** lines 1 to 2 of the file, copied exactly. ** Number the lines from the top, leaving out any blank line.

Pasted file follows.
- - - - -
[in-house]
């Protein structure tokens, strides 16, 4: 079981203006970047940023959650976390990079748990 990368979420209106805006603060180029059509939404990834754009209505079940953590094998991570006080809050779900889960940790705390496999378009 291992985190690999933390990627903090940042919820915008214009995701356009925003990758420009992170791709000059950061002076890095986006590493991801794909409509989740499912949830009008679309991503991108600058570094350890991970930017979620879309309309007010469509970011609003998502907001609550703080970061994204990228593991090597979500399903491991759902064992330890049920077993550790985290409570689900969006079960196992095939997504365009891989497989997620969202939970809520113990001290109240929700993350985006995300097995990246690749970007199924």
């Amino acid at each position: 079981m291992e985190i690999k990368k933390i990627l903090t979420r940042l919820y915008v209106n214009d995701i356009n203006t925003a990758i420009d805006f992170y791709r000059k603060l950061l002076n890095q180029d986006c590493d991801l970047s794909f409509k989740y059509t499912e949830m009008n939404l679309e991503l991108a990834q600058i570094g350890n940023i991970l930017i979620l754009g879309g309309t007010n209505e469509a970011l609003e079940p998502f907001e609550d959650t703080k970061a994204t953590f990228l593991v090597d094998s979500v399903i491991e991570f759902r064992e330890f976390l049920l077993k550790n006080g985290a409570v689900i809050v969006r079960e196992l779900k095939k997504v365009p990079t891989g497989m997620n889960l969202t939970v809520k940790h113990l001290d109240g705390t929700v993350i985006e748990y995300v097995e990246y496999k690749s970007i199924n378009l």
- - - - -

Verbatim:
[in-house]
């Protein structure tokens, strides 16, 4: 079981203006970047940023959650976390990079748990 990368979420209106805006603060180029059509939404990834754009209505079940953590094998991570006080809050779900889960940790705390496999378009 291992985190690999933390990627903090940042919820915008214009995701356009925003990758420009992170791709000059950061002076890095986006590493991801794909409509989740499912949830009008679309991503991108600058570094350890991970930017979620879309309309007010469509970011609003998502907001609550703080970061994204990228593991090597979500399903491991759902064992330890049920077993550790985290409570689900969006079960196992095939997504365009891989497989997620969202939970809520113990001290109240929700993350985006995300097995990246690749970007199924």